The results of this study show a high proportion of adolescents in social vulnerability that joined the psychosocial intervention program. This adherence contributed so that the adolescent would be studying after six months, which was the effectiveness parameter used in this study. However, individual characteristics, such as being already studying when joining the program, played a predominant role in this outcome.

The intervention adherence rates were 58%, within the range presented in international studies, which varies from 30% (substance use disorders) to 80% (other mental disorders).16-18 Treatment compliance is considered a challenge, especially when dealing with adolescents: the stigma of psychosocial intervention adversely affects their self-esteem, to the point of reducing the possibilities of integration and search for treatment,19,20 either by concern that the professional will not maintain confidentiality,19 or due to the difficulty of self-perception of the severity of the problem.20,21

In this study, most of the adolescents who joined PAS were attending school at the beginning of the intervention, had household income above the poverty line and counted with their families' participation in psychosocial care. These results are similar to those found in literature, meaning that education provides better access to information, knowledge, health care and also the chance of seeking support and resources;8,9 besides that, families with better income have all the benefits provided by education, plus better transport conditions for themselves and their children under treatment.20 Several studies show that family participation is associated with adherence to the intervention.18,20-22 Family support during treatment improves communication between parents and children and assists in the management of conflicts, maintenance of the teenager involved and motivated with the treatment, even in programs in which the participation is voluntary.18 Even with the high importance of family participation, some authors point to the difficulties of this participation, especially among those families at high social risk, facing precarious living and housing conditions, and who are under violence situations. Those difficulties may prevent family participation in the child's treatment, even when the family receives financial support and transport assistance.17

Psychosocial intervention contributed to adolescents' school continuity after six months of follow-up. The condition of being studying when joining the program, proved to be essential for this success. The impact of adolescents' school performance and health are highlighted in another study whose aim was beyond the reach of psychosocial interventions.10 However, interventions in health care can be an opportunity to address the risk of school dropout influenced by the adolescent health.10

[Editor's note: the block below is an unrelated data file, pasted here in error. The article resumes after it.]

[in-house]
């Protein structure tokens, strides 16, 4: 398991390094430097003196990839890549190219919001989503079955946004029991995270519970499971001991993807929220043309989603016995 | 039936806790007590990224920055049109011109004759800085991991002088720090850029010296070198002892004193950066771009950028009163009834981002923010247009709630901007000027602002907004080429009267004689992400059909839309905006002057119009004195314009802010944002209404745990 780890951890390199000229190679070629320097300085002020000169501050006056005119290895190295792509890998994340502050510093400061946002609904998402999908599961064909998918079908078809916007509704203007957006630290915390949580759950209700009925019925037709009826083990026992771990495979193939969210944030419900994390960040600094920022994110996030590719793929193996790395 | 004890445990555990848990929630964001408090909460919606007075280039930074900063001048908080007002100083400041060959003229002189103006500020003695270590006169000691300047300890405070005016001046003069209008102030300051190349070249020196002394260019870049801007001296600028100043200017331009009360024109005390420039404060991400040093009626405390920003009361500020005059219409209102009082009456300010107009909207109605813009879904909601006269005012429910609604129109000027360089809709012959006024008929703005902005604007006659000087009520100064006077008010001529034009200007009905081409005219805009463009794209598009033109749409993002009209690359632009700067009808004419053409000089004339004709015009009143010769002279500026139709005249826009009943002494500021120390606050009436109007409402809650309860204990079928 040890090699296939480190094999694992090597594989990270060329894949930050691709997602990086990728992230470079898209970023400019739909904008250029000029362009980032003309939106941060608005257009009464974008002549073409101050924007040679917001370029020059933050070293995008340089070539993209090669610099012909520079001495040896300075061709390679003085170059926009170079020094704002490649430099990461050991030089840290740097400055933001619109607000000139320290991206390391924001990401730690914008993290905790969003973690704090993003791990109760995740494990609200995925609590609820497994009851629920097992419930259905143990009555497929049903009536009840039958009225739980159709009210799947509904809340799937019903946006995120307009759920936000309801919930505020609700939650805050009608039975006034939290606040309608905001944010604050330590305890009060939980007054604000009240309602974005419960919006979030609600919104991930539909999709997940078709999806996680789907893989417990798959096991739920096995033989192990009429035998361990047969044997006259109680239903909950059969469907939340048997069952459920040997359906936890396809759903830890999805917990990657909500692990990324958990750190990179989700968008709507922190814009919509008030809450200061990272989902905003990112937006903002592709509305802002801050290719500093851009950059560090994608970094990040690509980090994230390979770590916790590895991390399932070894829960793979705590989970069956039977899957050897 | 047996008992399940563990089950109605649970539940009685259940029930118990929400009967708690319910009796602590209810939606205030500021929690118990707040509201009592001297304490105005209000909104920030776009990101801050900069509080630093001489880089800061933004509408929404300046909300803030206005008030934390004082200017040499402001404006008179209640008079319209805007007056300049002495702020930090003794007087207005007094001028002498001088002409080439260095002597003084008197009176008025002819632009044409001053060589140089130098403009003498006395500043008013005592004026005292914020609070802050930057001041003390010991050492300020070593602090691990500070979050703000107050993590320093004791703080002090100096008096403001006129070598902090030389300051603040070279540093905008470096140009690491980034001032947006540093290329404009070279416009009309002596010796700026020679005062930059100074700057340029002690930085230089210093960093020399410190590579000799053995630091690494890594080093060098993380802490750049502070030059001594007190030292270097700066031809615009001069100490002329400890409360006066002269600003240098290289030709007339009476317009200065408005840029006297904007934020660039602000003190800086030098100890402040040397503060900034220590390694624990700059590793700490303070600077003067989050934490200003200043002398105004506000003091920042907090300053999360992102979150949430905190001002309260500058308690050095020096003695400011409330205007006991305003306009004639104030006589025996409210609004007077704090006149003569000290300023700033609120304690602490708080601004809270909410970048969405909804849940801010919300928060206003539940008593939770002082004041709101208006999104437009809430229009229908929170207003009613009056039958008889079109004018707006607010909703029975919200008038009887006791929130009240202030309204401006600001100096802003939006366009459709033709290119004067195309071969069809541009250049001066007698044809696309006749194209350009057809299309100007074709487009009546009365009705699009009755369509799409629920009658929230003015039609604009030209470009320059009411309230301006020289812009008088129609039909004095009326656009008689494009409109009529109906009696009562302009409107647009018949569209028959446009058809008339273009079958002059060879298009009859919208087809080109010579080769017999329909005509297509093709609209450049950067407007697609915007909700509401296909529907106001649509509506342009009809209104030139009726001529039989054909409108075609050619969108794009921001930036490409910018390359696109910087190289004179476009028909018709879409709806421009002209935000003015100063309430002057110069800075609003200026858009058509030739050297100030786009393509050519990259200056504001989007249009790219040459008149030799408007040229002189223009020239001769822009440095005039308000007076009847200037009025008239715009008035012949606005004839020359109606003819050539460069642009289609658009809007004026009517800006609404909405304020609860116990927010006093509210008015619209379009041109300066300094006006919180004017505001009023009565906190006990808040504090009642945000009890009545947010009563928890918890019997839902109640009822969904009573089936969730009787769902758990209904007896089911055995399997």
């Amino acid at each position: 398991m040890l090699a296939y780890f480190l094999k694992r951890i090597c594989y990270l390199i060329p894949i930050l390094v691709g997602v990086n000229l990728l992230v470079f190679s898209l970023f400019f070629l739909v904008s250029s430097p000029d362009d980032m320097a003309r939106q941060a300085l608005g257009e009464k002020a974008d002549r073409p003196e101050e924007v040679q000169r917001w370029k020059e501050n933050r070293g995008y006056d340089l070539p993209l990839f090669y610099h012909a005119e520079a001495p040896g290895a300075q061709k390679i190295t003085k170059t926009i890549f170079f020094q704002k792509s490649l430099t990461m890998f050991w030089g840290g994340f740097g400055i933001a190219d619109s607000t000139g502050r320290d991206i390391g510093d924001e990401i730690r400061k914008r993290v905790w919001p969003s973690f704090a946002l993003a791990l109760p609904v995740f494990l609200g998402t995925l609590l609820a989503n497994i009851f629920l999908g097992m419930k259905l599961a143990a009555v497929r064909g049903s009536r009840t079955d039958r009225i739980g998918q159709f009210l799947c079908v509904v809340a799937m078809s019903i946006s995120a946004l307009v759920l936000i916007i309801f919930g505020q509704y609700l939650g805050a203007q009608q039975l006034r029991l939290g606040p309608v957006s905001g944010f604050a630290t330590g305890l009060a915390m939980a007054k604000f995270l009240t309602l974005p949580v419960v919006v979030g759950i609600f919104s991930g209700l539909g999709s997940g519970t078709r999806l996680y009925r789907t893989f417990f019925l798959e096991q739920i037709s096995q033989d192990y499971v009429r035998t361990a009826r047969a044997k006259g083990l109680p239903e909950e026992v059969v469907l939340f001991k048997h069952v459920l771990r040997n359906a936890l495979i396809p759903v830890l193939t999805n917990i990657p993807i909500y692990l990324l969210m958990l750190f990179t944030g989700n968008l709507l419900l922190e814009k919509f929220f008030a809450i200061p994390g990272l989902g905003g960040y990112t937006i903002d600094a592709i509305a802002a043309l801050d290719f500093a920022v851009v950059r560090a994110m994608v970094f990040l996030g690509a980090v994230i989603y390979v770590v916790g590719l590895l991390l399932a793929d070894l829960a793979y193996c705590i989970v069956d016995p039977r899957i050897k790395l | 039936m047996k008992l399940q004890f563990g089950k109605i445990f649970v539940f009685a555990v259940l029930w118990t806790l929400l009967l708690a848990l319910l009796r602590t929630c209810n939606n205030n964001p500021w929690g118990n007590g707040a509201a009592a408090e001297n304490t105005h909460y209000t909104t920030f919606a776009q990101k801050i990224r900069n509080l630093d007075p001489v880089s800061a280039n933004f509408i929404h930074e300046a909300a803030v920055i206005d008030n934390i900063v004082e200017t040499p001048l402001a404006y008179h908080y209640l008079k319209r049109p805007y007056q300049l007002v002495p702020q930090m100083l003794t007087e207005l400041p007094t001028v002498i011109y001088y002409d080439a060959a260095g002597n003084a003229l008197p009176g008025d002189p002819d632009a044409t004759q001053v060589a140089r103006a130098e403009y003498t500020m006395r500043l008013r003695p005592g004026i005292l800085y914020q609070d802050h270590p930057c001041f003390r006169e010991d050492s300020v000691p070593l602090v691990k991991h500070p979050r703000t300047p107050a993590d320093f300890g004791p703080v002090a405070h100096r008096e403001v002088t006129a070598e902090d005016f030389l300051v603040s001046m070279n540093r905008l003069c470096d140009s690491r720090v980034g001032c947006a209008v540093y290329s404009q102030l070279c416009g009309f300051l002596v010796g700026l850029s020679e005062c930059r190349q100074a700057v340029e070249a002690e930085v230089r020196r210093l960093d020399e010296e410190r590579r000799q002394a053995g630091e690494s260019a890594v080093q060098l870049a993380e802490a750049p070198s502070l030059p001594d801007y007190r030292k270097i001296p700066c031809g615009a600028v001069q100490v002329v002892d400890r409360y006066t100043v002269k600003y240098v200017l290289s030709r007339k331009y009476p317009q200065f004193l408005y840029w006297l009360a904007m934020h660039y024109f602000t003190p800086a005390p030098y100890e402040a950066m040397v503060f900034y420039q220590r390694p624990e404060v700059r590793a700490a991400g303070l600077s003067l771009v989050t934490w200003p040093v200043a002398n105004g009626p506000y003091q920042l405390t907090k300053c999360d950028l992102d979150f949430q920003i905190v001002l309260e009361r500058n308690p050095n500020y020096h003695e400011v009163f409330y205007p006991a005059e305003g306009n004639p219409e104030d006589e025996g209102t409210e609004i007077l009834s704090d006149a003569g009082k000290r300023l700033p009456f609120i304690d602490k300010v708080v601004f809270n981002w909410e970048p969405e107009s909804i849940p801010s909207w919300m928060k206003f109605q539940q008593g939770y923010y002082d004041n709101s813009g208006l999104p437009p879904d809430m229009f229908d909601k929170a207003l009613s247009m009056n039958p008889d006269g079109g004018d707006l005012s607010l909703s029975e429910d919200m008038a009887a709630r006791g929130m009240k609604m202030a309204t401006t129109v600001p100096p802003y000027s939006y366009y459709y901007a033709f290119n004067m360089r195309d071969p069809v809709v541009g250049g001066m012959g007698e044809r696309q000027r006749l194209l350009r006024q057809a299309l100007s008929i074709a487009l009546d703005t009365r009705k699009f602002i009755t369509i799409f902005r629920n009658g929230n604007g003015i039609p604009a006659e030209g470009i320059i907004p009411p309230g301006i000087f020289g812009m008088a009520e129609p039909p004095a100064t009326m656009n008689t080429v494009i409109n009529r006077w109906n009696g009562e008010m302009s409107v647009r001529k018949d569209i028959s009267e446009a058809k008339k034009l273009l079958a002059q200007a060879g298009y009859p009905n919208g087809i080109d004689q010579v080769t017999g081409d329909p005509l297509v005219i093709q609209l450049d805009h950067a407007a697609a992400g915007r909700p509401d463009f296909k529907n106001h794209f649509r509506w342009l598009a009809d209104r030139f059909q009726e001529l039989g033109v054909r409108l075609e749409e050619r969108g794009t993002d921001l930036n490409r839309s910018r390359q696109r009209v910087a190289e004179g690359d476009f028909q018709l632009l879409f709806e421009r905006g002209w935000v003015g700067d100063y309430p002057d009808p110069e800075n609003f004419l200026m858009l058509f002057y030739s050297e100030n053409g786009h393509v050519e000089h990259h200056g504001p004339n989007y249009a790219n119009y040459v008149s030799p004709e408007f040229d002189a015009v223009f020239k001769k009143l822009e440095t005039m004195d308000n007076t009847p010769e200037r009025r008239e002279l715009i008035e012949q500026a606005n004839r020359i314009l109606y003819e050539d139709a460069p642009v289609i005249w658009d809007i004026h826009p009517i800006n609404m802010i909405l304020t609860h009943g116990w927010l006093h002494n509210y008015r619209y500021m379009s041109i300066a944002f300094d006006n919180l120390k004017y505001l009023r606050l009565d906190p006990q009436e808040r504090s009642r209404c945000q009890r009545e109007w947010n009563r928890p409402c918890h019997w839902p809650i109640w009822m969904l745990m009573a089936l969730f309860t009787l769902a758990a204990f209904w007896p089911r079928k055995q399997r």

Behavior problems, like substance abuse, aggressiveness, teenage pregnancy, among other behaviors considered disruptive, have been pointed as strong predictors of school dropout.23-25 However, these problems faced during adolescence can be minimized with the implementation of health programs focused on changing risk behaviors, which invest in positive interpersonal relationships.24

The reasons why the intervention actions were successful were the strategies that emphasized adolescent embracement, offering social and emotional support, mediated by mutual agreement of trust and free of moral judgment, which acknowledges and values adolescents as citizens, who have the right to receive information and to exercise their autonomy in decision-making.13,26,27 The lack of references and social support for these adolescents justifies this work that aims at promoting their independence and development of critical views, providing tools for them to cope with society's reality. Encouraging adolescents to play an active role in the process, as voluntary participants in PAS, allows them to engage in taking responsibility for the therapeutic process to the extent of awareness of their own needs and initiative. Importantly, the construction of this positive bond depends on the stability of the professional staff18,22 and the quality of interaction between them and the teenagers.20,28

Once established this bond, the therapeutic approach seeks to minimize individual and social losses associated with risk behaviors in adolescence,26 by offering alternatives to develop their full potential.27 The assumption that teaching adolescents to reduce and protect themselves from major damage to their health is the best option for this stage of life, through continuous education actions directed to the development of safer habits. The strategies that enable more opportunities, skills and recognition of adolescents make social, community and family bonds more consistent, and, thus, open up possibilities for a path change throughout adolescence, favoring the development of protective factors.29 The success of health promotion interventions among low-income adolescents has been attributed especially to interventions involving the family and community.30 Such approaches are based on those advocated by harm reduction and health promotion studies.13, 26,27